Newband was founded in 1977 by composer Dean Drummond http://www.deandrummond.com  and flutist Stefani Starin http://www.newband.org/starin.htm who continue as Artistic Directors. With Drummond's invention of the 31-tone zoomoozophone in 1978, the group began to explore music using microtonality and alternative tuning systems and in 1990, they received custodianship of the original Partch instruments. Newbandıs past productions include: Harry Partch's The Wayward, Oedipus and Daphne of the Dunes with the Alice Farley Dance Theatre; Henry Cowell's Trickster Coyote with the Erick Hawkins Dance Company; and a live soundtrack by Drummond for F.W. Murnau's landmark silent film, Der Letzte Mann (The Last Laugh).

Director Bob McGrath is the Co-Founder and Artistic Director of Ridge Theater. He is the recipient of three OBIE awards and has helmed productions at venues including The Brooklyn Academy of Music, Lincoln Center, The American Repertory Theater,  Carnegie Hall / Zankel Hall and Arts at St. Annıs and collaborated with composers and writers including John Adams, David Lang, Michael Gordon, Susan Sontag, Mac  Wellman and Julia Wolfe.

Performers featured in Harry Partchıs Oedipus include: Rachael Bell, Chorus; Beth Griffith, Jocasta; Emily Hall, Chorus (Solo); Joy Harrell, Chorus; Daniel Harnett, Creon; Daniel Keeling, Tiresias/Herdsman; Kristen Mahon, Chorus; Robert Osborne, Oedipus; Brittany Palmer, Chorus; Mark Peters, Priest; David Ronis, Spokesman; Megan Wyler, Chorus and Daniel Zippi, Messenger. Musicians include Lisa Stokes Chin, Bass; Brad Carbone, Bass Marimba; Charles Corey, Gourd Tree/Cone Gongs; David Hanlon, Piano; Jonathan Klizas, Adapted Guitars; Anna Lawrence, Sub Bass; Stacey Mack,  Chromolodeon I; Danielle Phillips, Cloud Chamber Bowls; Chris Nappi, Diamond Marimba; Sara Phillips, Bass Clarinet; Tawnya Popoff, Adapted Viola; Dan Sagi, Clarinet; Katie Schlaikjer, Cello; Charlie Schmid, Kithara II; Jonathan Shapiro, Marimba Eroica and Jared Soldiviero, Harmonic Canon.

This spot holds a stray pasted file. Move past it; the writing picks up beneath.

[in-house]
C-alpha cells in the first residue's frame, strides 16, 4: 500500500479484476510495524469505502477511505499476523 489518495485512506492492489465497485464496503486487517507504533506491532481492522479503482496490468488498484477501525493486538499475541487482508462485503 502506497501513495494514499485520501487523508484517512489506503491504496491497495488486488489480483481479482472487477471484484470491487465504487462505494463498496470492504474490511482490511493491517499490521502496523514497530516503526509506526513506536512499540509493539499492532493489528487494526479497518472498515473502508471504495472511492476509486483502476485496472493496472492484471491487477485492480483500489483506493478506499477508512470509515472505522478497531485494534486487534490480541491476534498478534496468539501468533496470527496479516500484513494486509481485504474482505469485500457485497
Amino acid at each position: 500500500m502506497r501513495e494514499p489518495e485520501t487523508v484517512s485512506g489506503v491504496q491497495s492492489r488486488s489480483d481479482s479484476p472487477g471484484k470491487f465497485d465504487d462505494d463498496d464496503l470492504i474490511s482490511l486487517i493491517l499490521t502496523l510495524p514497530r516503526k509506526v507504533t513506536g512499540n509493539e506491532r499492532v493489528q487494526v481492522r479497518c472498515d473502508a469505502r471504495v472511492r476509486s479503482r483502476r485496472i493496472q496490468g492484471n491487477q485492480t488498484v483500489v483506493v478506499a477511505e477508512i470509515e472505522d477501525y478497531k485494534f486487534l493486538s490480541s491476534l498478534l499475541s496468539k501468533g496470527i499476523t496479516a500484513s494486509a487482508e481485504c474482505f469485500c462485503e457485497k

Performances of Harry Partchıs Oedipus are March 30, April 1-2 at 7:30 p.m. and April 3 at 2:00 p.m. A special pre-performance talk featuring Dean Drummond and Bob McGrath is tentatively scheduled for Friday, March 2 at 6:00. The Kasser Theater is accessible weekdays by train and bus via New Jersey transit and convenient parking is located in the deck adjacent to the theater.  For more show and travel information or to order tickets call
973/655-5112 or visit www.montclair.edu/kasser.

Appointed in July of 2005, MSUıs Executive Director of Arts & Cultural Programming Jedediah Wheeler seeks to, ³reach out to artists from around the world who may not necessarily fit conventional ideas regarding dance, music, theater or opera. Our program seeks to produce and present the visionary artists of our time allowing them to realize their creative vision on stage without compromise.² Utilizing the resources and infrastructure of a major state university, Wheeler and MSU hope to showcase work that could not or would not be produced or presented elsewhere due to commercial constraints
including technical, time and budgetary limitations. Recent performances include Blush by Wim Vandekeybus and Ultima Vez, Man and Boy: Dada by Michael Nyman, Areal by Granular Synthesis and The Buskerıs Opera directed by Robert Lepage.

Montclair State University, New Jerseyıs second largest and fastest-growing university, offers all the advantages of a large university including comprehensive undergraduate curriculum with a global focus, a broad variety of superior graduate programs, and a diverse faculty and student body, combined with a small collegeıs attention to students. For more information, visit www.montclair.edu.


For information on Harry Partch:


For information on Dean Drummond, Newband and the Partch Instrumentarium:


For information on Ridge Theater:


Contact: Kyle DeVaul,
Communications Manager, Montclair State University, Office of Arts & Cultural Programming. e-mail: devaulk@mail.montclair.edu